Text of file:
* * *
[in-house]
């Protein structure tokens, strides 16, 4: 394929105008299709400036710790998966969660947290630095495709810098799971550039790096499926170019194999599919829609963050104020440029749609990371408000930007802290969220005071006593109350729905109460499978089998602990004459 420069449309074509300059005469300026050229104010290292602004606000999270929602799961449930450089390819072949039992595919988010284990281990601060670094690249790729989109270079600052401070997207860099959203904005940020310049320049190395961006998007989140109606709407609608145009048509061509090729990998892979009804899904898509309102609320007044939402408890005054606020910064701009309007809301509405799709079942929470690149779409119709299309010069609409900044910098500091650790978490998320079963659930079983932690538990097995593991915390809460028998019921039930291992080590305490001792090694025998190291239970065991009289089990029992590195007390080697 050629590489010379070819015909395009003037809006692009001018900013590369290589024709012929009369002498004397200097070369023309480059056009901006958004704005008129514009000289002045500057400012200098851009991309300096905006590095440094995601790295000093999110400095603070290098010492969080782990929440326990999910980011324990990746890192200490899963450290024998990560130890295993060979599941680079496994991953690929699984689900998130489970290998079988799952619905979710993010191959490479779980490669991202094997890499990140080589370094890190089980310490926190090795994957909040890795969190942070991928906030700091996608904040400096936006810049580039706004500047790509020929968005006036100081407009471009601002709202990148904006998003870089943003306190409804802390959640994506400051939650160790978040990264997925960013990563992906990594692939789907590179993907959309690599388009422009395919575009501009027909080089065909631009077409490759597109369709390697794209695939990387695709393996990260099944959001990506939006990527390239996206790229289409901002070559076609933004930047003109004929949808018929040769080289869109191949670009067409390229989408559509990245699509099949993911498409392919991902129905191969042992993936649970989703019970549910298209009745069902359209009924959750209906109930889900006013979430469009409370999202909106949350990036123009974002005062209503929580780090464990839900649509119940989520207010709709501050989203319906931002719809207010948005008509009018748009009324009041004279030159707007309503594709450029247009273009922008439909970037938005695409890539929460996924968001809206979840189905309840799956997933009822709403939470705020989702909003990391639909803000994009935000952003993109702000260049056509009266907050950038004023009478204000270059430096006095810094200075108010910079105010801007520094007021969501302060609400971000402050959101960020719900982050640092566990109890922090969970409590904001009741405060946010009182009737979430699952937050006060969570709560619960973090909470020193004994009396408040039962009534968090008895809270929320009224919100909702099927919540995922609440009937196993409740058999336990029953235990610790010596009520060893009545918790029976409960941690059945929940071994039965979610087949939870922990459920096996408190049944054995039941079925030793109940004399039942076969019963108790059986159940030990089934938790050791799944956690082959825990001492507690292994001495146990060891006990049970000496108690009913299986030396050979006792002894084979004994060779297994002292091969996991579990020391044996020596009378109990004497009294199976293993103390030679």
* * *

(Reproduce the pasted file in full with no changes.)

[in-house]
């Protein structure tokens, strides 16, 4: 394929105008299709400036710790998966969660947290630095495709810098799971550039790096499926170019194999599919829609963050104020440029749609990371408000930007802290969220005071006593109350729905109460499978089998602990004459 420069449309074509300059005469300026050229104010290292602004606000999270929602799961449930450089390819072949039992595919988010284990281990601060670094690249790729989109270079600052401070997207860099959203904005940020310049320049190395961006998007989140109606709407609608145009048509061509090729990998892979009804899904898509309102609320007044939402408890005054606020910064701009309007809301509405799709079942929470690149779409119709299309010069609409900044910098500091650790978490998320079963659930079983932690538990097995593991915390809460028998019921039930291992080590305490001792090694025998190291239970065991009289089990029992590195007390080697 050629590489010379070819015909395009003037809006692009001018900013590369290589024709012929009369002498004397200097070369023309480059056009901006958004704005008129514009000289002045500057400012200098851009991309300096905006590095440094995601790295000093999110400095603070290098010492969080782990929440326990999910980011324990990746890192200490899963450290024998990560130890295993060979599941680079496994991953690929699984689900998130489970290998079988799952619905979710993010191959490479779980490669991202094997890499990140080589370094890190089980310490926190090795994957909040890795969190942070991928906030700091996608904040400096936006810049580039706004500047790509020929968005006036100081407009471009601002709202990148904006998003870089943003306190409804802390959640994506400051939650160790978040990264997925960013990563992906990594692939789907590179993907959309690599388009422009395919575009501009027909080089065909631009077409490759597109369709390697794209695939990387695709393996990260099944959001990506939006990527390239996206790229289409901002070559076609933004930047003109004929949808018929040769080289869109191949670009067409390229989408559509990245699509099949993911498409392919991902129905191969042992993936649970989703019970549910298209009745069902359209009924959750209906109930889900006013979430469009409370999202909106949350990036123009974002005062209503929580780090464990839900649509119940989520207010709709501050989203319906931002719809207010948005008509009018748009009324009041004279030159707007309503594709450029247009273009922008439909970037938005695409890539929460996924968001809206979840189905309840799956997933009822709403939470705020989702909003990391639909803000994009935000952003993109702000260049056509009266907050950038004023009478204000270059430096006095810094200075108010910079105010801007520094007021969501302060609400971000402050959101960020719900982050640092566990109890922090969970409590904001009741405060946010009182009737979430699952937050006060969570709560619960973090909470020193004994009396408040039962009534968090008895809270929320009224919100909702099927919540995922609440009937196993409740058999336990029953235990610790010596009520060893009545918790029976409960941690059945929940071994039965979610087949939870922990459920096996408190049944054995039941079925030793109940004399039942076969019963108790059986159940030990089934938790050791799944956690082959825990001492507690292994001495146990060891006990049970000496108690009913299986030396050979006792002894084979004994060779297994002292091969996991579990020391044996020596009378109990004497009294199976293993103390030679």